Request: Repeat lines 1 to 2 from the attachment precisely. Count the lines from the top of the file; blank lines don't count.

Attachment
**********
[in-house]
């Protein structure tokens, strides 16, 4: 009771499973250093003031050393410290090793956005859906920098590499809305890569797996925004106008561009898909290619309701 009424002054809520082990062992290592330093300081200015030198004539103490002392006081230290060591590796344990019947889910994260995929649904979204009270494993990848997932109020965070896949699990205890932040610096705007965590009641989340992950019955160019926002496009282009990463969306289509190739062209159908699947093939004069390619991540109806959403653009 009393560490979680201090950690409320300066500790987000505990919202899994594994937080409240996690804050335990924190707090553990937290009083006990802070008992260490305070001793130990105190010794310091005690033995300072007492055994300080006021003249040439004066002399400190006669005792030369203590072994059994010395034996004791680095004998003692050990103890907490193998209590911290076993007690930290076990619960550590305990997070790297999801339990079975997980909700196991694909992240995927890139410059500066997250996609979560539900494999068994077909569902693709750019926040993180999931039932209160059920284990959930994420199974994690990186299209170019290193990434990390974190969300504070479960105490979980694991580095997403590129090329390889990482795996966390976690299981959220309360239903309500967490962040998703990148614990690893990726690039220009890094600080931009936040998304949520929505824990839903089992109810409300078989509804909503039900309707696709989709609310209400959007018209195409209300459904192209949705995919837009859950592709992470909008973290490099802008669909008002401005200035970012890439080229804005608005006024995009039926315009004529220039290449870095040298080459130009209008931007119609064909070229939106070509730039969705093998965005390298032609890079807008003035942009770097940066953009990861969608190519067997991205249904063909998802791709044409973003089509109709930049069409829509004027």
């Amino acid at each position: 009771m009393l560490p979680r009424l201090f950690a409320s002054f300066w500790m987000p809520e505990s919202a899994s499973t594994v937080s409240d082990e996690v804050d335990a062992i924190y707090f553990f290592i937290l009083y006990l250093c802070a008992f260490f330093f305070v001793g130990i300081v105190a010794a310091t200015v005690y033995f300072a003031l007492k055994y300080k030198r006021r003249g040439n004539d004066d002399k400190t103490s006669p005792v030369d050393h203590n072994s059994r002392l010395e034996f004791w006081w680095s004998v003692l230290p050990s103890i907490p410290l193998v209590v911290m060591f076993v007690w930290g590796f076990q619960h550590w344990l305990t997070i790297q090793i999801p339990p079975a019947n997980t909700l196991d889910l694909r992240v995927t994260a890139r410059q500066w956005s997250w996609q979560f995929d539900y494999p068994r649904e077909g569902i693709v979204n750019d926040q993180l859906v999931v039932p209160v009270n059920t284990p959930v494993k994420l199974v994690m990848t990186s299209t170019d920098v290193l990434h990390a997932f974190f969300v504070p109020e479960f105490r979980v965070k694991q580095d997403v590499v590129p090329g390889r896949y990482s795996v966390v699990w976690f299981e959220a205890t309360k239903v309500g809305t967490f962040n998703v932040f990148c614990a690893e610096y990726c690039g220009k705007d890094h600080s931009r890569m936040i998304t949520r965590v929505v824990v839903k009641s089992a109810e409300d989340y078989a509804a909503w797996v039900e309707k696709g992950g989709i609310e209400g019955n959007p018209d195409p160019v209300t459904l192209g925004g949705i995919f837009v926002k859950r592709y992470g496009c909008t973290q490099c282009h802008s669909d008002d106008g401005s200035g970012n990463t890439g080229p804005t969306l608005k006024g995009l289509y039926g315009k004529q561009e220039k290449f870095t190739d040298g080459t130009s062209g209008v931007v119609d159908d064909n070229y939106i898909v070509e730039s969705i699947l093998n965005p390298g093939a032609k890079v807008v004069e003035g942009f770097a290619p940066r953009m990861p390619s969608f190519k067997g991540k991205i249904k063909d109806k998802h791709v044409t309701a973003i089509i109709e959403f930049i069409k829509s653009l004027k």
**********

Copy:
[in-house]
């Protein structure tokens, strides 16, 4: 009771499973250093003031050393410290090793956005859906920098590499809305890569797996925004106008561009898909290619309701 009424002054809520082990062992290592330093300081200015030198004539103490002392006081230290060591590796344990019947889910994260995929649904979204009270494993990848997932109020965070896949699990205890932040610096705007965590009641989340992950019955160019926002496009282009990463969306289509190739062209159908699947093939004069390619991540109806959403653009 009393560490979680201090950690409320300066500790987000505990919202899994594994937080409240996690804050335990924190707090553990937290009083006990802070008992260490305070001793130990105190010794310091005690033995300072007492055994300080006021003249040439004066002399400190006669005792030369203590072994059994010395034996004791680095004998003692050990103890907490193998209590911290076993007690930290076990619960550590305990997070790297999801339990079975997980909700196991694909992240995927890139410059500066997250996609979560539900494999068994077909569902693709750019926040993180999931039932209160059920284990959930994420199974994690990186299209170019290193990434990390974190969300504070479960105490979980694991580095997403590129090329390889990482795996966390976690299981959220309360239903309500967490962040998703990148614990690893990726690039220009890094600080931009936040998304949520929505824990839903089992109810409300078989509804909503039900309707696709989709609310209400959007018209195409209300459904192209949705995919837009859950592709992470909008973290490099802008669909008002401005200035970012890439080229804005608005006024995009039926315009004529220039290449870095040298080459130009209008931007119609064909070229939106070509730039969705093998965005390298032609890079807008003035942009770097940066953009990861969608190519067997991205249904063909998802791709044409973003089509109709930049069409829509004027």